Laura W. Bush
Standing Ovation Award
While Laura W. Bush is known throughout the nation and the world as a significant supporter of the arts, her public involvement in the arts community began in Texas. Throughout her husband’s term as Governor of Texas, she enjoyed showcasing the works of Texas artists at the Governor’s Mansion and State Capitol in Austin, Texas. In 2002, the Laura W. Bush Endowment for Education and Outreach at the Austin Museum of Art was established to give children more opportunities to experience the arts.
As a former teacher and librarian, Mrs. Bush’s love for children and for literature is apparent in much of her work in the arts. In 1995, Mrs. Bush founded the Texas Book Festival to pay tribute to Texas authors, to encourage Texans to read and to support public libraries. In 2001, she took her book festival idea to the national level, teaming up with the Library of Congress to launch the first National Book Festival.
On the national level, Mrs. Bush has served as honorary chair of the President’s Committee on the Arts in Humanities as well as encouraged and supported many art programs. Some of her public roles include serving as co-chair of the National Endowment for the Arts’ (NEA) Shakespeare in America Program, announcing the launch of the Global Cultural Initiative to enhance U.S. cultural diplomacy efforts, and serving as honorary chair of the NEA’s “Big Read” program, which has now reached beyond the United States to Russia, Pakistan and Egypt.
Mrs. Bush developed the White House Salute to America’s Authors, a series of literary events honoring some of our country’s most significant authors, among them Mark Twain, writers from the Harlem Renaissance and women authors of the American West. She collaborated on a children’s book titled “Read All About It” with her daughter, Jenna. She also extends her passion for the arts to at-risk youth by having presided over the Coming Up Taller Awards, which recognizes and supports outstanding community arts and humanities programs that celebrate the creativity of America’s young people and provide learning opportunities and chances to contribute to their communities.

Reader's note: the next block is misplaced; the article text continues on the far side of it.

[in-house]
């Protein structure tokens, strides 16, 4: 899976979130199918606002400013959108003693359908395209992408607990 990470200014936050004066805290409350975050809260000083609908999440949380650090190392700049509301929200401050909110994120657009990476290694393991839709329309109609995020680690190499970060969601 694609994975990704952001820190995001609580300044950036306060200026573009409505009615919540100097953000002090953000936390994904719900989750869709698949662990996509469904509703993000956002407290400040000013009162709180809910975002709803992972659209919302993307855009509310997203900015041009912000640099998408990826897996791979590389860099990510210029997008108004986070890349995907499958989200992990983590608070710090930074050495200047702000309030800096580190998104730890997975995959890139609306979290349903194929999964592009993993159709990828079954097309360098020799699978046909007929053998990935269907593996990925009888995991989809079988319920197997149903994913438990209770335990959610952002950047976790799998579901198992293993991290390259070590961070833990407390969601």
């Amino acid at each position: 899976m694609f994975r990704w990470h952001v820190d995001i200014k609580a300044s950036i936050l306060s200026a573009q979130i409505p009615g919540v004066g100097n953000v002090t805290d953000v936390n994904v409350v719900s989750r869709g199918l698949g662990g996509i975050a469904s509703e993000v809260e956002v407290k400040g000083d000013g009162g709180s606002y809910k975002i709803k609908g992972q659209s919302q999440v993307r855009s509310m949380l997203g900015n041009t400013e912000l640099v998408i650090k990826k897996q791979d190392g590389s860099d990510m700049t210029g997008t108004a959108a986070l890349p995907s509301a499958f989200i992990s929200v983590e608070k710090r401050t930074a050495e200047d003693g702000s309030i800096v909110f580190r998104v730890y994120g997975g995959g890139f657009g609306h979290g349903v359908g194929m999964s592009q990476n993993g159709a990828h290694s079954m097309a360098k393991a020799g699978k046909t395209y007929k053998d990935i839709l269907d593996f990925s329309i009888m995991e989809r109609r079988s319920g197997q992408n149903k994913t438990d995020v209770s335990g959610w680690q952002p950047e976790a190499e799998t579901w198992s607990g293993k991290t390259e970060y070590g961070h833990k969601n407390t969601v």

After the attacks on September 11, 2001, Mrs. Bush looked for ways to show the nation how to heal through the power of the arts. She encouraged children to write down their thoughts or draw pictures to express their feelings about the national tragedy. She also helped the Kennedy Center present a concert of remembrance and spoke at the opening of the National Museum of American History’s exhibition, September 11, 2001: Bearing Witness to History.
Mrs. Bush has also worked with several other nations to strengthen their own arts communities, and through her interaction with them, she has brought the world closer together. In 2003, Mrs. Bush played an integral part in bringing the Iraqi National Orchestra to perform at the Kennedy Center in a joint concert with the National Symphony Orchestra. After visiting Pakistan and meeting with President and Mrs. Musharraf in 2006, Mrs. Bush teamed up with the Kennedy Center to revitalize Pakistan’s arts infrastructure by working with their arts leaders to rebuild damaged facilities and undercapitalized arts organizations and launching a website about Pakistani culture. Also thanks to Mrs. Bush’s cultural diplomacy, the Smithsonian Institute is helping to provide thousands of key art leaders around the world with arts management training.
We are blessed to call her one of our own. A Texan, an incredible advocate for the arts, reaching across all boundaries and borders to open doors and raise awareness of the gift the arts provide our children, our nation and the world.
To watch an interview with Mrs. Bush on the importance of the arts, please click here.